Laura Gonzalez


Precarious Communism by Richard Gilman-Opalsky **** — 19 May 2014

precariouscommunism lo-res cover

Reading dates: 05 – 17 May 2014

We read Precarious Communinism for our Dialectical Materialism bookgroup. The discussion was lively but, at times felt as if we read four different books. Perhaps this is always the case with reading groups. I really liked Gilman-Opalsky’s work. If anything, it is inspiring, informative, wide ranging (perhaps a little too much) and full of really interesting references. I never heard of Kristeva’s Revolt, She Said and now I have a copy.

The book is predicated on a Situationist détournement of Marx’s Communist Manifesto. This is the only aspect of the book that does not work for me. I did not see a détournement, nor know how détourning a classic text can be defferent from re-reading, or reading á la letter — like Lacan did with Freud, subverting him. Gilman-Opalsky explains this methodology in the introduction and then it somehow evaporates.

Yet, the work is a solid critique of capitalism (especially of what work does to us), a call to personal responsibility through an ethics of the precarious communist, who is many unorganised things but who seeks dignity, autonomy and human association. They key, he writes at the close of this short book, is in the unwinding after work, in the uncoiling of a potentially threatening force of unrest in search of a different, more human, logos.

A precarious communist also knows in her most meaningful lived experiences — perhaps in love, in tragedy, in playing with a young child, in the creative moments of art or recreation, in the euphoria of musical bliss, in the awe of visual vistas, and of human intimacy — that the logic of capital is absent there, for such experiences have a different logos altogether. (p. 74)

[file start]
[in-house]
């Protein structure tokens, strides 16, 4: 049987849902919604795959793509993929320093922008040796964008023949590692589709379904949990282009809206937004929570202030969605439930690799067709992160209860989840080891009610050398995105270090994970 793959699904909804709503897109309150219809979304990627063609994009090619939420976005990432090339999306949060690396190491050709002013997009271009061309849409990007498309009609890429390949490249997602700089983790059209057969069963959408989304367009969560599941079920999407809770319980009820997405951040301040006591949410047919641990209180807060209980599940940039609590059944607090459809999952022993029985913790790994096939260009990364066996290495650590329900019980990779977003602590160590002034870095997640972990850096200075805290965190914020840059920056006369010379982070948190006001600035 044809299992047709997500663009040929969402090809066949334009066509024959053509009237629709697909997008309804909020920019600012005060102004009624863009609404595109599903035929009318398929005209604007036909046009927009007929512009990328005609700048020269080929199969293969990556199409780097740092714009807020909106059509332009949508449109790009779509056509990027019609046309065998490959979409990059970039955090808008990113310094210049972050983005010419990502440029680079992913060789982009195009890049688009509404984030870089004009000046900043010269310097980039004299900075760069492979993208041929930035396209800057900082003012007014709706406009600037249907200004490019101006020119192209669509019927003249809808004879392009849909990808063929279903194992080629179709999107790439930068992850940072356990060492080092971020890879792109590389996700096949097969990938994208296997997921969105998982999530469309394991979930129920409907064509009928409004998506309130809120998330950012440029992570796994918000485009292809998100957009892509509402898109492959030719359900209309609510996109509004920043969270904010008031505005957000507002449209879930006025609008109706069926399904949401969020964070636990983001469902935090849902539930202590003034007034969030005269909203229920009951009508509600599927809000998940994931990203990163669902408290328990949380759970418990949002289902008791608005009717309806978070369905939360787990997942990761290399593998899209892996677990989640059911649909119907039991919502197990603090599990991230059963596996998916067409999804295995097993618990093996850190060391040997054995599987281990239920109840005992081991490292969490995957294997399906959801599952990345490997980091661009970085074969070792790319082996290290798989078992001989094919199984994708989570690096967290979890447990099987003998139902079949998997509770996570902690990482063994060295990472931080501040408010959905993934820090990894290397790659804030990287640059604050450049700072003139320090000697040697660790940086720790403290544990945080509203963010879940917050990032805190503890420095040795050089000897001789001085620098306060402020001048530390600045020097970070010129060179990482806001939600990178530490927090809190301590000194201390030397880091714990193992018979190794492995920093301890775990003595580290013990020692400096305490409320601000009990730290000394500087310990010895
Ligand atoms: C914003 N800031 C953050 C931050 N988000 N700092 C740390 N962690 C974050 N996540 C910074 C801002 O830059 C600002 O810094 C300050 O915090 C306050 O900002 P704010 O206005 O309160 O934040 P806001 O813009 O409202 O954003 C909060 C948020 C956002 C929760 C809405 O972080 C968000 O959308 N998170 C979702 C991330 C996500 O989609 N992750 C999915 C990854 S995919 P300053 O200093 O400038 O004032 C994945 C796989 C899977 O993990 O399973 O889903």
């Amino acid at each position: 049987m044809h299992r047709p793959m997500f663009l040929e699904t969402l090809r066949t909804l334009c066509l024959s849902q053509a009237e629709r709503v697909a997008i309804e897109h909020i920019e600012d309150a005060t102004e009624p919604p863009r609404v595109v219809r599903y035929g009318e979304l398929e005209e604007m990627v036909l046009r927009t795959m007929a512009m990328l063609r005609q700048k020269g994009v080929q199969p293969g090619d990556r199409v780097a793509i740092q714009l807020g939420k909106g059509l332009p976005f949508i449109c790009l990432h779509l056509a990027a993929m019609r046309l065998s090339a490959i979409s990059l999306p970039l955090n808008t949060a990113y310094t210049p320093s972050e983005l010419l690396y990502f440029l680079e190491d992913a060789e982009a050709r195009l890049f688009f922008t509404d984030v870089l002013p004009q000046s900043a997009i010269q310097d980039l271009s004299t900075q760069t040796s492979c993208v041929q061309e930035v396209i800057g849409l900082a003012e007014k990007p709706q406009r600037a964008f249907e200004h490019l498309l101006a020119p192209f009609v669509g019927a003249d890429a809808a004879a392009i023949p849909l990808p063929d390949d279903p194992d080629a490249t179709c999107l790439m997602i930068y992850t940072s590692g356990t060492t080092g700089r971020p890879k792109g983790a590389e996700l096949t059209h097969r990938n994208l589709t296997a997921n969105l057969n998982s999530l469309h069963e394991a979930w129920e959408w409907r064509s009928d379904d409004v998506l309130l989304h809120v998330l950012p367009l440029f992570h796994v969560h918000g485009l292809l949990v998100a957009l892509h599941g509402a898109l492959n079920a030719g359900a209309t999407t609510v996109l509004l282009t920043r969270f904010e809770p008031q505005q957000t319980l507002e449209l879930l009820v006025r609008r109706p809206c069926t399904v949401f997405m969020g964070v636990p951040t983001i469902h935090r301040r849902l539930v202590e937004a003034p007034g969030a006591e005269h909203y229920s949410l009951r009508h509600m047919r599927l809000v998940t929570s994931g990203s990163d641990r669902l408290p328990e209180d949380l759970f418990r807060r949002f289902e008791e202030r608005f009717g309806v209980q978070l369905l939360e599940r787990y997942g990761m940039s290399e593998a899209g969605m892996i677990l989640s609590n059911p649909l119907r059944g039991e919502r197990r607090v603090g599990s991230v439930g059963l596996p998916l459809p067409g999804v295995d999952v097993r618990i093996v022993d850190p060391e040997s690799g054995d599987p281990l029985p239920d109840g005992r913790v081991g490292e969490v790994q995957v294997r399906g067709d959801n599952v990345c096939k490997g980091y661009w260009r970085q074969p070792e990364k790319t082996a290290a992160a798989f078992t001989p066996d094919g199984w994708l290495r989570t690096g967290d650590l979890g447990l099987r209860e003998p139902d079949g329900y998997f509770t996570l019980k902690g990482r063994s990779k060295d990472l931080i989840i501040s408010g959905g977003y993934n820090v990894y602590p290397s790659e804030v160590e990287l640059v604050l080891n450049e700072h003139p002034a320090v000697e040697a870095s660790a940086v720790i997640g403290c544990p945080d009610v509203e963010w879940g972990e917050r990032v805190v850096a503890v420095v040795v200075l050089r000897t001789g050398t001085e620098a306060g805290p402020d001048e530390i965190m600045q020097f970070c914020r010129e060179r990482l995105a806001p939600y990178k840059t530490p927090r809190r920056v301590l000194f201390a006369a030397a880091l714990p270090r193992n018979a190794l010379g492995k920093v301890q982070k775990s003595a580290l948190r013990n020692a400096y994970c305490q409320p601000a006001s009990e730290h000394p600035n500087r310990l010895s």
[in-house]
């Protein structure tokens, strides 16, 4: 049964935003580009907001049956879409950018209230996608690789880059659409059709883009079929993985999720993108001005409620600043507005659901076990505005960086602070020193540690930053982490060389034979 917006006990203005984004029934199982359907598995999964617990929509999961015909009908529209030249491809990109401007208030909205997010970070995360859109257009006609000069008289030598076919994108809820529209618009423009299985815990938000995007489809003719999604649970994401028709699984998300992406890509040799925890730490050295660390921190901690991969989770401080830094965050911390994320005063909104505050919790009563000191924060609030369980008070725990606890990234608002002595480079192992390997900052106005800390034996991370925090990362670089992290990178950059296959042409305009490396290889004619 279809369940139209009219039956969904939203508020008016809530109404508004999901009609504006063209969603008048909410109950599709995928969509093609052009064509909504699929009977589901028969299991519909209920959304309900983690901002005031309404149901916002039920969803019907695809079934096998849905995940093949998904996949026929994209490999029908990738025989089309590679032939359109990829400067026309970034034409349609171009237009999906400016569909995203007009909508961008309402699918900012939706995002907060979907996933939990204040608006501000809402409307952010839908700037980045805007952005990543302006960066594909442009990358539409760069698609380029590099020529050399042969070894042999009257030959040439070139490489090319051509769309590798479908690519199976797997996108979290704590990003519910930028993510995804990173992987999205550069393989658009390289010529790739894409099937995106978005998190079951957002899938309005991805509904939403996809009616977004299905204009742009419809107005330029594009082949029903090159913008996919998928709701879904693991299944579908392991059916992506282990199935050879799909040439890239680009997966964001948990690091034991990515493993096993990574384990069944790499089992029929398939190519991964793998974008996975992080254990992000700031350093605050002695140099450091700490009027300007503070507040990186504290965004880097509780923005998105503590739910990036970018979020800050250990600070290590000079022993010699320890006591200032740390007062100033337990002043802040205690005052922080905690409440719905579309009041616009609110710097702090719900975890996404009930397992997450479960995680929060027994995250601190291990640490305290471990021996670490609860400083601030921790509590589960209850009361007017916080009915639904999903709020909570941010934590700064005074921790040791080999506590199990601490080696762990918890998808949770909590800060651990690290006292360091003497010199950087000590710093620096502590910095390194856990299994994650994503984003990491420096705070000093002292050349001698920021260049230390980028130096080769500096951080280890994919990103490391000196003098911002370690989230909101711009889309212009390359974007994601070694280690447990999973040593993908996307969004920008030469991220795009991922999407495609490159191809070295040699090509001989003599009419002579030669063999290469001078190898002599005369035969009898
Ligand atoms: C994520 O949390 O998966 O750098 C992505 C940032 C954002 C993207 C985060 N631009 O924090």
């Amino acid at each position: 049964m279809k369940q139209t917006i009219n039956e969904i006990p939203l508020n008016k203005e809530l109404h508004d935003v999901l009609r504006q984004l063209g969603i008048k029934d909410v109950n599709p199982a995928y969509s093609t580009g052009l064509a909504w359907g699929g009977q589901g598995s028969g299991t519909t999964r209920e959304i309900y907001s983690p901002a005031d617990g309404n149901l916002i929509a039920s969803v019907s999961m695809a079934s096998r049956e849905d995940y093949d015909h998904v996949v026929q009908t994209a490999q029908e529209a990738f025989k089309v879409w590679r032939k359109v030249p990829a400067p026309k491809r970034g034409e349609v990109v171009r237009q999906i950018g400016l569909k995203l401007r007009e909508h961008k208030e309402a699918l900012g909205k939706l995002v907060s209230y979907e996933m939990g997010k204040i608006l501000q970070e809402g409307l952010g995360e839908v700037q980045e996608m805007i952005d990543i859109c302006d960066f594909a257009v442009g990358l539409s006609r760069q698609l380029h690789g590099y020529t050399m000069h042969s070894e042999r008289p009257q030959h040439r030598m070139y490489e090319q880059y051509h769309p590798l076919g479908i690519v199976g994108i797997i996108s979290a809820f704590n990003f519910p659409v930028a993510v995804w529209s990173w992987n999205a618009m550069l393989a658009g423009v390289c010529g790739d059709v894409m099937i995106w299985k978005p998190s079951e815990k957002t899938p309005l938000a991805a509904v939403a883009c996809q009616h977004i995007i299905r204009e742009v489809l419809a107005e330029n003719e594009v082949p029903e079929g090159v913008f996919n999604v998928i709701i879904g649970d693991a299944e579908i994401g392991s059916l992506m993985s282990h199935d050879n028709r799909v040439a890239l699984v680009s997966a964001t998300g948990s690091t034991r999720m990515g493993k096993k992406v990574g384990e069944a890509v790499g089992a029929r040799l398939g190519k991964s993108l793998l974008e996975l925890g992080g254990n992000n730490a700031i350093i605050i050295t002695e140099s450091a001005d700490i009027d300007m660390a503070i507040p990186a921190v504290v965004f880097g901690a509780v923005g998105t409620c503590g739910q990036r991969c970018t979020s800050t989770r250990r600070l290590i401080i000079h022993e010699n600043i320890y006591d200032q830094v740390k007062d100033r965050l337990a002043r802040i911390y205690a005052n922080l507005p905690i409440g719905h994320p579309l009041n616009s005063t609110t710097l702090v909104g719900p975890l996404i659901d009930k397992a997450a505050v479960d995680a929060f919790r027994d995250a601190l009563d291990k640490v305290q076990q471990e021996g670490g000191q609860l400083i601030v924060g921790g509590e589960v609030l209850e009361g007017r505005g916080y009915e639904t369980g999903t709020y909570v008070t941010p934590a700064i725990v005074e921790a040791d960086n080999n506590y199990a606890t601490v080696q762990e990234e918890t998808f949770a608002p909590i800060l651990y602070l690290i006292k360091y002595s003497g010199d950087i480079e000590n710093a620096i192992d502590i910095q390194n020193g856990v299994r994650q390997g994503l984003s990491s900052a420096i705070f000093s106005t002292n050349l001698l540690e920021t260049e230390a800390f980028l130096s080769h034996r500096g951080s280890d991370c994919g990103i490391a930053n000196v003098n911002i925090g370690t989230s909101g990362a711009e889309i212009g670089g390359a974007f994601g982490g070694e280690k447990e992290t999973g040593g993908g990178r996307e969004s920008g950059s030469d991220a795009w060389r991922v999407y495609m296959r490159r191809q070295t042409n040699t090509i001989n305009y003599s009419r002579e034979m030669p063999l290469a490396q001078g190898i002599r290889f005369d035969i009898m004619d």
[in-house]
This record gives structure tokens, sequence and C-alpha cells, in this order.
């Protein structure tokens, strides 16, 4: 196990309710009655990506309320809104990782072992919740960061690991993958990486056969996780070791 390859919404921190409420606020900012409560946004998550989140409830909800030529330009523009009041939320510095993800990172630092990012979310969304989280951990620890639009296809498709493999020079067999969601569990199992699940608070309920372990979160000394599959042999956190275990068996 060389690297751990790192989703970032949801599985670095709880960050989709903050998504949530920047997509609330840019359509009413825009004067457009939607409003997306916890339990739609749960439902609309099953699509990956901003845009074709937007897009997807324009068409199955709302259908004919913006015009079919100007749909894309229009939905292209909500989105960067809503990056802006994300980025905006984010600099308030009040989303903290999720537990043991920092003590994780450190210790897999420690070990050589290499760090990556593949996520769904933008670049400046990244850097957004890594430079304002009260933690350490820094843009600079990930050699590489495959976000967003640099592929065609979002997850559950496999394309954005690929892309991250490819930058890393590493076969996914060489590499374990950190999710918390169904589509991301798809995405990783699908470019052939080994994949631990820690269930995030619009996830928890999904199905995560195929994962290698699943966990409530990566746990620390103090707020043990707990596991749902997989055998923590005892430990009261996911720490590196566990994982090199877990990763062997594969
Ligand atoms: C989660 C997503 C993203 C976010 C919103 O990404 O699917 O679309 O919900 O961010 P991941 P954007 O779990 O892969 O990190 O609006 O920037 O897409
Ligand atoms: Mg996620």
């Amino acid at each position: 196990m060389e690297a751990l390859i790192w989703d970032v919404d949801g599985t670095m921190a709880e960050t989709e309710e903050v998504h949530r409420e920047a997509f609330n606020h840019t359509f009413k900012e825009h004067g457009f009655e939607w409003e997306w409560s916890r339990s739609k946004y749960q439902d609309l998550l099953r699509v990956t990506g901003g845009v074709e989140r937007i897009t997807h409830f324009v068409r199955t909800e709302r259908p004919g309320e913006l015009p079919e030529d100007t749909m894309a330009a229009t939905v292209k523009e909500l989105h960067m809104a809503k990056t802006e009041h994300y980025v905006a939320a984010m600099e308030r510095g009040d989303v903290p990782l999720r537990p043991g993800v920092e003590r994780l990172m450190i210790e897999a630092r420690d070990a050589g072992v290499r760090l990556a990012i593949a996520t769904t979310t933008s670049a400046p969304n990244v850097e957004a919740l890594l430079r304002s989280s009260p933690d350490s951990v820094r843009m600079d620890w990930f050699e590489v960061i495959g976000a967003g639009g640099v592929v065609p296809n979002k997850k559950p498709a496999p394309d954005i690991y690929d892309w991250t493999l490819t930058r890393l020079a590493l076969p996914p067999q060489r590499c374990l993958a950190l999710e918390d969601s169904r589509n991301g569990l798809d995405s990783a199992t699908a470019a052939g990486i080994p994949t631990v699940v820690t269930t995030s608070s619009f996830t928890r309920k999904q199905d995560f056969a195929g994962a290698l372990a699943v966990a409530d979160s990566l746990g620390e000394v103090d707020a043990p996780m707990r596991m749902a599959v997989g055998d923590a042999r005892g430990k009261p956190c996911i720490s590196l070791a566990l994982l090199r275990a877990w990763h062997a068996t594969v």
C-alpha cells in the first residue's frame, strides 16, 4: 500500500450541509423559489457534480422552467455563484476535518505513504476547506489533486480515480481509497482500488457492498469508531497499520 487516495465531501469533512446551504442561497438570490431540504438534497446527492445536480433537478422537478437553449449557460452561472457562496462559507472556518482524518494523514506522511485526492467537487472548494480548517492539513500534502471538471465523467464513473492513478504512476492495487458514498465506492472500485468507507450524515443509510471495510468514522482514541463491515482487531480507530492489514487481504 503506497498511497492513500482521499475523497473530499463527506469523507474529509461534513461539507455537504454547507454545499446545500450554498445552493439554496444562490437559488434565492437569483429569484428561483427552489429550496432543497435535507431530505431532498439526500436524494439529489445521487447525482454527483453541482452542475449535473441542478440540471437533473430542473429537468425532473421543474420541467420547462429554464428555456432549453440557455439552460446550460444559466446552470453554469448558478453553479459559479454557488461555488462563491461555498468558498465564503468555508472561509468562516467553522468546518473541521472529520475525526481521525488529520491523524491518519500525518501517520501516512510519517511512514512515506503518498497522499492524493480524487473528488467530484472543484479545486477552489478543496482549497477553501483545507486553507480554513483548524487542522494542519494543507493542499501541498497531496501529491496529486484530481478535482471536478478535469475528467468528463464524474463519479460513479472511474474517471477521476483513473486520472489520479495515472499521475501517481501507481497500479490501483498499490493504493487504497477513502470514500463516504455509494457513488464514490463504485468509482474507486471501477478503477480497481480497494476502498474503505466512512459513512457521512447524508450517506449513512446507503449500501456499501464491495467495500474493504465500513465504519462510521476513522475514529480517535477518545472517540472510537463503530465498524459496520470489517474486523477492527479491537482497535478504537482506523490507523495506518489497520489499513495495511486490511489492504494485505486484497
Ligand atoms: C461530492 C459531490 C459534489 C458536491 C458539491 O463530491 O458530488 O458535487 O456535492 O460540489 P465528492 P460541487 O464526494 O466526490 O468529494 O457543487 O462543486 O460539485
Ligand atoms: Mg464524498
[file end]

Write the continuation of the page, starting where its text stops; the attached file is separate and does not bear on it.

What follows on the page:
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Lacan in spite of everything by Élisabeth Roudinesco **** — 18 May 2014


Reading dates: 23 April – 17 May 2014

I very much enjoyed reading Roudinesco’s appraisal of Lacan’s legacy, thirty years after his death. Only a psychoanalysis historian like her, author of Lacan’s biography, could take such a challenge in 224 pages. She gives an admirable account of Lacan’s ideas in short chapters, focusing on the family, womanhood and sexuality, Antigone, and his love of objects, for example. She mixes his life, his reception and his thought with his context thirty years ago and what it means now. She does this in a clear and accessible way. Yet, this book is not for the faint hearted. It is, I think, for the well-read Lacanian scholar. This is what made me enjoy it. I understood the familiar Lacanian turn of phrase, the inferences, in short, what Dany Nobus calls Lacanese. Without this, the book would be hard work, I think, quirky perhaps, but also impenetrable. For the Lacanians among us, it is provocative but measured, critical in a soft way and a good overview in a few pages. It reads like a review of his oeuvre and, as such, made me want to go back to the master (and subvert him), to re-read Encore, Seminar VII, and Kant avec Sade.

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The Murder of Roger Ackroyd by Agatha Christie *** — 17 May 2014


Reading dates: 24 April – 16 May 2014